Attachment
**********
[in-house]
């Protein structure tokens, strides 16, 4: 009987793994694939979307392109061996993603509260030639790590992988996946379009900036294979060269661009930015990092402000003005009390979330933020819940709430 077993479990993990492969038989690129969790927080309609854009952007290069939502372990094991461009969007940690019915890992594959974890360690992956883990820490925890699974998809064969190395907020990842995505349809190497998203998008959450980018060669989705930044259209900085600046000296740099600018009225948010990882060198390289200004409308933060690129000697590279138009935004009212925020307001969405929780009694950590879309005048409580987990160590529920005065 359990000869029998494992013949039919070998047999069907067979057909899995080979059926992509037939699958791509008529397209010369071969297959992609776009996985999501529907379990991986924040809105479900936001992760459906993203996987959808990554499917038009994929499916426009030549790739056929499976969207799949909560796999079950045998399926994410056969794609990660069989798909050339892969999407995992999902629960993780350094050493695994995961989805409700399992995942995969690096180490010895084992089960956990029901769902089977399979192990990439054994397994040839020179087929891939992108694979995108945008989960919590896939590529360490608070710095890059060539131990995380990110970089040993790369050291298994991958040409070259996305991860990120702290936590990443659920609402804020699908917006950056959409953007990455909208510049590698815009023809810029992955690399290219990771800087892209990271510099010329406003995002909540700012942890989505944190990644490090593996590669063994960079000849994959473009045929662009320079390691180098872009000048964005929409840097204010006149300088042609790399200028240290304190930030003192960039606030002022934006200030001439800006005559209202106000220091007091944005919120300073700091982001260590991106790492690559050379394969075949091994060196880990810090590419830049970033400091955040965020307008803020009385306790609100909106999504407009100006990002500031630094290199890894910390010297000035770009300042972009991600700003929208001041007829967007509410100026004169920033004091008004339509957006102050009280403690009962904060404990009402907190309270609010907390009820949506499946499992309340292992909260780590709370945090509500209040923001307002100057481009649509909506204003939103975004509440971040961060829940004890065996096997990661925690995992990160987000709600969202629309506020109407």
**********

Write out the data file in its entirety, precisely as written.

[in-house]
């Protein structure tokens, strides 16, 4: 009987793994694939979307392109061996993603509260030639790590992988996946379009900036294979060269661009930015990092402000003005009390979330933020819940709430 077993479990993990492969038989690129969790927080309609854009952007290069939502372990094991461009969007940690019915890992594959974890360690992956883990820490925890699974998809064969190395907020990842995505349809190497998203998008959450980018060669989705930044259209900085600046000296740099600018009225948010990882060198390289200004409308933060690129000697590279138009935004009212925020307001969405929780009694950590879309005048409580987990160590529920005065 359990000869029998494992013949039919070998047999069907067979057909899995080979059926992509037939699958791509008529397209010369071969297959992609776009996985999501529907379990991986924040809105479900936001992760459906993203996987959808990554499917038009994929499916426009030549790739056929499976969207799949909560796999079950045998399926994410056969794609990660069989798909050339892969999407995992999902629960993780350094050493695994995961989805409700399992995942995969690096180490010895084992089960956990029901769902089977399979192990990439054994397994040839020179087929891939992108694979995108945008989960919590896939590529360490608070710095890059060539131990995380990110970089040993790369050291298994991958040409070259996305991860990120702290936590990443659920609402804020699908917006950056959409953007990455909208510049590698815009023809810029992955690399290219990771800087892209990271510099010329406003995002909540700012942890989505944190990644490090593996590669063994960079000849994959473009045929662009320079390691180098872009000048964005929409840097204010006149300088042609790399200028240290304190930030003192960039606030002022934006200030001439800006005559209202106000220091007091944005919120300073700091982001260590991106790492690559050379394969075949091994060196880990810090590419830049970033400091955040965020307008803020009385306790609100909106999504407009100006990002500031630094290199890894910390010297000035770009300042972009991600700003929208001041007829967007509410100026004169920033004091008004339509957006102050009280403690009962904060404990009402907190309270609010907390009820949506499946499992309340292992909260780590709370945090509500209040923001307002100057481009649509909506204003939103975004509440971040961060829940004890065996096997990661925690995992990160987000709600969202629309506020109407």